on that matter. One finds that at A16, page 33. Most of the
organisations who were consulted supported the Bill, including
the Liverpool Chamber of Commerce, Liverpool Vision and the North
West Regional Assembly, and a number of trade unions support the
Bill. In your bundle at A23-24, your Lordships will find petitions
against alterations from two of the more significant unions, from
ASLEF and from UNISON, who are both firm supporters, and indeed,
I know that there is a representative of UNISON who has felt sufficiently
strongly about the matter to be present in your Lordships' committee
room today. At A22 there is a petition from Transport 2000, who
are, of course, a very experienced and campaigning transport group,
and they welcome all the provisions of the Bill. At page 87 in
paragraph 9 they particularly welcome the index linking and the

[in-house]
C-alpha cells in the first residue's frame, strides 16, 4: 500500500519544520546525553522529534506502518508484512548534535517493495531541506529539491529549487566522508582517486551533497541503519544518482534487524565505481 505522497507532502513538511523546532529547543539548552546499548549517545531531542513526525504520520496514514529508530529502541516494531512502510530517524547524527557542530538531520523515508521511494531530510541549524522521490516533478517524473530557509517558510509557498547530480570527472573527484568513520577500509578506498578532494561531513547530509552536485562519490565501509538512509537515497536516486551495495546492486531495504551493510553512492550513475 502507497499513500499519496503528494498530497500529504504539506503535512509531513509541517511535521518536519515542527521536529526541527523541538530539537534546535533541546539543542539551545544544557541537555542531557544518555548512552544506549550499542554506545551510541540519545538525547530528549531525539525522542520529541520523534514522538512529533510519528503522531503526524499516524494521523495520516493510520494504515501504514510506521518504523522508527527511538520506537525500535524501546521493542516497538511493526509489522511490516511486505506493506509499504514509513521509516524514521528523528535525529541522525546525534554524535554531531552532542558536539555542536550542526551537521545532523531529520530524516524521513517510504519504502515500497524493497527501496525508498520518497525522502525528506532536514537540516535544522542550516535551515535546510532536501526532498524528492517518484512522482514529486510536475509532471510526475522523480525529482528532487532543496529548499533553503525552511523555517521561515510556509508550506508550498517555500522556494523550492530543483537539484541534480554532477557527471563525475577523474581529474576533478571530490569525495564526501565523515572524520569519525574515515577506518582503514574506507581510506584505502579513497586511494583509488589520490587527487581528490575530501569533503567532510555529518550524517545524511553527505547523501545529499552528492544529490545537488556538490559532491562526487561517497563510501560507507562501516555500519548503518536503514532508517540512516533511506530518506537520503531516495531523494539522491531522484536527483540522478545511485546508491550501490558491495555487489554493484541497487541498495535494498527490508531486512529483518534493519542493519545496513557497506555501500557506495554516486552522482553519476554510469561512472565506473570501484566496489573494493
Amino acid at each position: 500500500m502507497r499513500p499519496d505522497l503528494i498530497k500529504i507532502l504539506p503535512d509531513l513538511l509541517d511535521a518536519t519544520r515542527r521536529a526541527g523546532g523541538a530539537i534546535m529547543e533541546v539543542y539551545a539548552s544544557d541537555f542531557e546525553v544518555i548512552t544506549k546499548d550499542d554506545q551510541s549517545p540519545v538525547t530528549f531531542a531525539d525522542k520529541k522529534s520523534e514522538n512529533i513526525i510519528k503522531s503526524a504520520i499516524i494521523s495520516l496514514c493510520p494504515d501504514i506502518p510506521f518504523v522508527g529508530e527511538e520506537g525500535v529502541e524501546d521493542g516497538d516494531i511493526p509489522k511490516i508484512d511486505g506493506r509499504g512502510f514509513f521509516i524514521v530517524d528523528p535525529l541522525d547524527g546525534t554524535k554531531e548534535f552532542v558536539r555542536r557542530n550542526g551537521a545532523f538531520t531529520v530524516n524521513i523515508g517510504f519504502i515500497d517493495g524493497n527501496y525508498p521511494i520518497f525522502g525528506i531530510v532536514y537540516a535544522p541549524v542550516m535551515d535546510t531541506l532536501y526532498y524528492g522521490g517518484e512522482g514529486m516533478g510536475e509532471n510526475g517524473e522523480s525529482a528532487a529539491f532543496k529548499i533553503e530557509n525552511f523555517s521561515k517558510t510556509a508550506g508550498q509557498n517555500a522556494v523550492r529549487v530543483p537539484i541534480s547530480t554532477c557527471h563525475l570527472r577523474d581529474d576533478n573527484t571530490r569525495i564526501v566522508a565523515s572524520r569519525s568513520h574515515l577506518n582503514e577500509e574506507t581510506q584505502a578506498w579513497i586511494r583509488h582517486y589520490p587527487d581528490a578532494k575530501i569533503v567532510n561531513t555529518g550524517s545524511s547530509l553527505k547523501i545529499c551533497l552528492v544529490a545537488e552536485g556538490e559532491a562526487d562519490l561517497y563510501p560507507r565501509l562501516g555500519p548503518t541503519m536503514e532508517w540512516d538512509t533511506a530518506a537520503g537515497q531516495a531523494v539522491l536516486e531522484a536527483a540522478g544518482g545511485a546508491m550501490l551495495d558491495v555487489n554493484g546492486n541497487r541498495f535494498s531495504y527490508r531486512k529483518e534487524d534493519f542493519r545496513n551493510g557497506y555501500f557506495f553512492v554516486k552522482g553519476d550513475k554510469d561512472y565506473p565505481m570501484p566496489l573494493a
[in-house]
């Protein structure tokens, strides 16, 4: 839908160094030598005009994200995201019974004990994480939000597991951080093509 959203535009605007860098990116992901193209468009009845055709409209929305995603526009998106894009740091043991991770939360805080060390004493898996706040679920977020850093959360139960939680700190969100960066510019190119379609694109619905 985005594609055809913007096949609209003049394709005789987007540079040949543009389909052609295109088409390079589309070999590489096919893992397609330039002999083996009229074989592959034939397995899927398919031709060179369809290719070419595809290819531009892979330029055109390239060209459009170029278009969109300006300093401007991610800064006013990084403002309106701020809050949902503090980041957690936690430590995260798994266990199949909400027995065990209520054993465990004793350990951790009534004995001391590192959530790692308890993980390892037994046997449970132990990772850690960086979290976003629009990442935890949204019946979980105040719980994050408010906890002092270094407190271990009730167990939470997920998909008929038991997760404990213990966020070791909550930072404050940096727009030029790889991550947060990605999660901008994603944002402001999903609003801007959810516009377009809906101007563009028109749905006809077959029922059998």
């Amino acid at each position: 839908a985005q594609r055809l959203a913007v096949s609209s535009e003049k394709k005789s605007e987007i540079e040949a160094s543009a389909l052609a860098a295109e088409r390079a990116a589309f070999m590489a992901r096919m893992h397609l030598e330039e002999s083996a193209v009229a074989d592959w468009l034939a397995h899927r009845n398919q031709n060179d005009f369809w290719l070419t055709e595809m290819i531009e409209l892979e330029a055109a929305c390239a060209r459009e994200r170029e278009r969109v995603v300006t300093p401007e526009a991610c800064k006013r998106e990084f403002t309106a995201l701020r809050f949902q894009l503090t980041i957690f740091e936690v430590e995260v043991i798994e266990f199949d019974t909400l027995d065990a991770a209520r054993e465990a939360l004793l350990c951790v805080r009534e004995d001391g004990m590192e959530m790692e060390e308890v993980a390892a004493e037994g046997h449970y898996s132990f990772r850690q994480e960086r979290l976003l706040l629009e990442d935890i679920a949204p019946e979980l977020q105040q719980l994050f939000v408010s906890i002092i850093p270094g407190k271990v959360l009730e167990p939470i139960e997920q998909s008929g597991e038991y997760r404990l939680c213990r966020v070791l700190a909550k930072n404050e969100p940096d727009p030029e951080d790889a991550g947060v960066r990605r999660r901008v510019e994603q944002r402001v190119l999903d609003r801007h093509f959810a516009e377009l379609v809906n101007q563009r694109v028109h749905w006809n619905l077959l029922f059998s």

applying of surplus tolls to fund public transport projects, and
they refer to the capacity problems at the top of page 88 at the
end of paragraph 9.
111. I now turn to the Petitioners, and this is
the very last matter. There is a single petition against the
Bill, and it is in our bundle at A19. It is brought by two individuals
and an Association. I make no bones about it: we did give serious
consideration to whether to take a locus point, because in general,
individuals are not allowed to be heard, and therefore we were
particularly doubtful in the case of Mr Loudon and Mr McGoldrick,
not least because they are the Chairman and the Secretary of this
particular Association and it did not seem to us that they had
really a separate interest. My Lords, it seemed to us that, by
the time we had spent a couple of hours debating locus and so
forth, it would be better to get on and consider the merits, and
there it is. Likewise, your Lordships' House allows you to hear
a transport body. That will normally be a wide-ranging transport
body, rather than a single interest focus group, such as the Tunnel